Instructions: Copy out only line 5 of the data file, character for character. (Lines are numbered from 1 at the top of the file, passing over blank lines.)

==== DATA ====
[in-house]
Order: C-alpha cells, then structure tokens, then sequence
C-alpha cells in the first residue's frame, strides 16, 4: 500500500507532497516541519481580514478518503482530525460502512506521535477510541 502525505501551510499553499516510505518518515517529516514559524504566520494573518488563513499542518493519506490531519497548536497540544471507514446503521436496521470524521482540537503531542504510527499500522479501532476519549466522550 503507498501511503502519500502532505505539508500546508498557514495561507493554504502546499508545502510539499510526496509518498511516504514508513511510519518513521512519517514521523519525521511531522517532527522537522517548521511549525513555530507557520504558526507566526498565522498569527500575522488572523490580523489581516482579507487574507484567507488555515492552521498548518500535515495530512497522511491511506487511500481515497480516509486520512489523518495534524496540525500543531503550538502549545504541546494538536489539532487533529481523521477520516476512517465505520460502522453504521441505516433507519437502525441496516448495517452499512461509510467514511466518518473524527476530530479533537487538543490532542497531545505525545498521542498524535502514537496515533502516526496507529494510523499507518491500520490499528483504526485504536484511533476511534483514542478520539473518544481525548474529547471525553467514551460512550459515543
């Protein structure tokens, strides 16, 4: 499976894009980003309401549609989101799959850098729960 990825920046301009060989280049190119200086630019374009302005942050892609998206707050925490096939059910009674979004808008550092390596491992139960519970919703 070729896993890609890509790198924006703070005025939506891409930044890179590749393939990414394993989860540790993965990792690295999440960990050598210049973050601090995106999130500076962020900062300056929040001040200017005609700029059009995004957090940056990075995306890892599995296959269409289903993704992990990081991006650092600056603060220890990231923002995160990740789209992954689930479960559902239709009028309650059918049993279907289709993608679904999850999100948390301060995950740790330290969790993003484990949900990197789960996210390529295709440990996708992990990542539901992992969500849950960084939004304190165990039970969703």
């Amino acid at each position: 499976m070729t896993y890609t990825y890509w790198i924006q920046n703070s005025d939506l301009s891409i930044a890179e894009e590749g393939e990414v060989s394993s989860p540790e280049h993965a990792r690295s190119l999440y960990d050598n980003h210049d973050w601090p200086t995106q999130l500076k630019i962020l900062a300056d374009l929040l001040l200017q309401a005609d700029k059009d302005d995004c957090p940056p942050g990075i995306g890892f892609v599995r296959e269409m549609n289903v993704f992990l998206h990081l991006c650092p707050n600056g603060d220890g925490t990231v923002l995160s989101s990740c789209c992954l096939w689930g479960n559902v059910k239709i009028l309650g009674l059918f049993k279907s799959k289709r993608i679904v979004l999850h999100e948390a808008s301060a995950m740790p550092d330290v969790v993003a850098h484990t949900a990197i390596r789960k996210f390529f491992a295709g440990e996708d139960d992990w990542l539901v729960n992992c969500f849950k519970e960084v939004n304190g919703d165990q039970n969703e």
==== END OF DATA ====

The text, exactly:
């Amino acid at each position: 499976m070729t896993y890609t990825y890509w790198i924006q920046n703070s005025d939506l301009s891409i930044a890179e894009e590749g393939e990414v060989s394993s989860p540790e280049h993965a990792r690295s190119l999440y960990d050598n980003h210049d973050w601090p200086t995106q999130l500076k630019i962020l900062a300056d374009l929040l001040l200017q309401a005609d700029k059009d302005d995004c957090p940056p942050g990075i995306g890892f892609v599995r296959e269409m549609n289903v993704f992990l998206h990081l991006c650092p707050n600056g603060d220890g925490t990231v923002l995160s989101s990740c789209c992954l096939w689930g479960n559902v059910k239709i009028l309650g009674l059918f049993k279907s799959k289709r993608i679904v979004l999850h999100e948390a808008s301060a995950m740790p550092d330290v969790v993003a850098h484990t949900a990197i390596r789960k996210f390529f491992a295709g440990e996708d139960d992990w990542l539901v729960n992992c969500f849950k519970e960084v939004n304190g919703d165990q039970n969703e």